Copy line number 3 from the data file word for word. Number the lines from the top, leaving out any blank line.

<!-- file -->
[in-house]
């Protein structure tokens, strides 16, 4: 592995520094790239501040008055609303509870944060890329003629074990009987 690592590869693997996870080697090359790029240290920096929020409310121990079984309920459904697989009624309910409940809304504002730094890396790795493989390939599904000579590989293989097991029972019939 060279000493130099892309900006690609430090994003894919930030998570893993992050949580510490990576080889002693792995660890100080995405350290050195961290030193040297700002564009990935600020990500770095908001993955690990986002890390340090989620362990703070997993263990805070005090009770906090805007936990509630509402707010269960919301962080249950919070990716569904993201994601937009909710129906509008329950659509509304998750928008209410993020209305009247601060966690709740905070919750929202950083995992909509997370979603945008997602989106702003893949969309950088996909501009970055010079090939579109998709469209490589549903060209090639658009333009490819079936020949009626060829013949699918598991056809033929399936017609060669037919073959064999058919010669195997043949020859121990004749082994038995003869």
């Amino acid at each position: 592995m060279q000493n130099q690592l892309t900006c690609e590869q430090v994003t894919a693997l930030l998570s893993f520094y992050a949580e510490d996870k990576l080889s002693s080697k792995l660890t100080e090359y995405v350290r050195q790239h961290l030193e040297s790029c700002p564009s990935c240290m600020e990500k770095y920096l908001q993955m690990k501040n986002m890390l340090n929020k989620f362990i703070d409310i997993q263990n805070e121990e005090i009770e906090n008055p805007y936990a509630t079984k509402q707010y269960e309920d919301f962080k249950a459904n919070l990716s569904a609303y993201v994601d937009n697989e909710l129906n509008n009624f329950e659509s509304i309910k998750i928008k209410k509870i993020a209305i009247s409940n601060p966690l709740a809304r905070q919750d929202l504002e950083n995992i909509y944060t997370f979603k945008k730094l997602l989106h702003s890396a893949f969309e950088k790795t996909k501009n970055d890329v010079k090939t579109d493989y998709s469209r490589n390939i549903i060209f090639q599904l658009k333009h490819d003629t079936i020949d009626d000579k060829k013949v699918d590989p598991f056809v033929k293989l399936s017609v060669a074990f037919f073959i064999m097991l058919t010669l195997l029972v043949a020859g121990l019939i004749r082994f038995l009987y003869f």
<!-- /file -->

């Amino acid at each position: 592995m060279q000493n130099q690592l892309t900006c690609e590869q430090v994003t894919a693997l930030l998570s893993f520094y992050a949580e510490d996870k990576l080889s002693s080697k792995l660890t100080e090359y995405v350290r050195q790239h961290l030193e040297s790029c700002p564009s990935c240290m600020e990500k770095y920096l908001q993955m690990k501040n986002m890390l340090n929020k989620f362990i703070d409310i997993q263990n805070e121990e005090i009770e906090n008055p805007y936990a509630t079984k509402q707010y269960e309920d919301f962080k249950a459904n919070l990716s569904a609303y993201v994601d937009n697989e909710l129906n509008n009624f329950e659509s509304i309910k998750i928008k209410k509870i993020a209305i009247s409940n601060p966690l709740a809304r905070q919750d929202l504002e950083n995992i909509y944060t997370f979603k945008k730094l997602l989106h702003s890396a893949f969309e950088k790795t996909k501009n970055d890329v010079k090939t579109d493989y998709s469209r490589n390939i549903i060209f090639q599904l658009k333009h490819d003629t079936i020949d009626d000579k060829k013949v699918d590989p598991f056809v033929k293989l399936s017609v060669a074990f037919f073959i064999m097991l058919t010669l195997l029972v043949a020859g121990l019939i004749r082994f038995l009987y003869f």